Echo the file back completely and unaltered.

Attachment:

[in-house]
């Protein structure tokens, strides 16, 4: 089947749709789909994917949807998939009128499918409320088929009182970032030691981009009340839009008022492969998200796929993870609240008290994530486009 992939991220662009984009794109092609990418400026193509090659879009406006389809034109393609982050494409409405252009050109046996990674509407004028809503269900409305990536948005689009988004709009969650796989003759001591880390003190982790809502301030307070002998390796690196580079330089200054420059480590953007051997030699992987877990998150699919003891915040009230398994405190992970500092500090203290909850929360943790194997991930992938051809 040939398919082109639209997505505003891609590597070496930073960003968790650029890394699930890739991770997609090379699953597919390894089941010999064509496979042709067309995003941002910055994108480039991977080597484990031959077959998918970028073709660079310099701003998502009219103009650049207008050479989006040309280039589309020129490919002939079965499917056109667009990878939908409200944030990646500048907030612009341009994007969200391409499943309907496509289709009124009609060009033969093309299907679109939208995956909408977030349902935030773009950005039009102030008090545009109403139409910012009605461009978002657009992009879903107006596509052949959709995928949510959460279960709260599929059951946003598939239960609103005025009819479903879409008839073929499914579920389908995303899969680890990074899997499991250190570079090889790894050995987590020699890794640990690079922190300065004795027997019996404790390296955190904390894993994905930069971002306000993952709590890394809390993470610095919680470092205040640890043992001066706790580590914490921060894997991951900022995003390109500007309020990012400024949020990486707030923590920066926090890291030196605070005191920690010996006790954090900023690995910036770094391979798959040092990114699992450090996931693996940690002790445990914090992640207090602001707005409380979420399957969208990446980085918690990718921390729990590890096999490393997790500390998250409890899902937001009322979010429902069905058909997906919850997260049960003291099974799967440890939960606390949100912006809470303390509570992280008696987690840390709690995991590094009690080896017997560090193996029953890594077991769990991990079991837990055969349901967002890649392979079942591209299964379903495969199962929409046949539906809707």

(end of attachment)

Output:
[in-house]
């Protein structure tokens, strides 16, 4: 089947749709789909994917949807998939009128499918409320088929009182970032030691981009009340839009008022492969998200796929993870609240008290994530486009 992939991220662009984009794109092609990418400026193509090659879009406006389809034109393609982050494409409405252009050109046996990674509407004028809503269900409305990536948005689009988004709009969650796989003759001591880390003190982790809502301030307070002998390796690196580079330089200054420059480590953007051997030699992987877990998150699919003891915040009230398994405190992970500092500090203290909850929360943790194997991930992938051809 040939398919082109639209997505505003891609590597070496930073960003968790650029890394699930890739991770997609090379699953597919390894089941010999064509496979042709067309995003941002910055994108480039991977080597484990031959077959998918970028073709660079310099701003998502009219103009650049207008050479989006040309280039589309020129490919002939079965499917056109667009990878939908409200944030990646500048907030612009341009994007969200391409499943309907496509289709009124009609060009033969093309299907679109939208995956909408977030349902935030773009950005039009102030008090545009109403139409910012009605461009978002657009992009879903107006596509052949959709995928949510959460279960709260599929059951946003598939239960609103005025009819479903879409008839073929499914579920389908995303899969680890990074899997499991250190570079090889790894050995987590020699890794640990690079922190300065004795027997019996404790390296955190904390894993994905930069971002306000993952709590890394809390993470610095919680470092205040640890043992001066706790580590914490921060894997991951900022995003390109500007309020990012400024949020990486707030923590920066926090890291030196605070005191920690010996006790954090900023690995910036770094391979798959040092990114699992450090996931693996940690002790445990914090992640207090602001707005409380979420399957969208990446980085918690990718921390729990590890096999490393997790500390998250409890899902937001009322979010429902069905058909997906919850997260049960003291099974799967440890939960606390949100912006809470303390509570992280008696987690840390709690995991590094009690080896017997560090193996029953890594077991769990991990079991837990055969349901967002890649392979079942591209299964379903495969199962929409046949539906809707």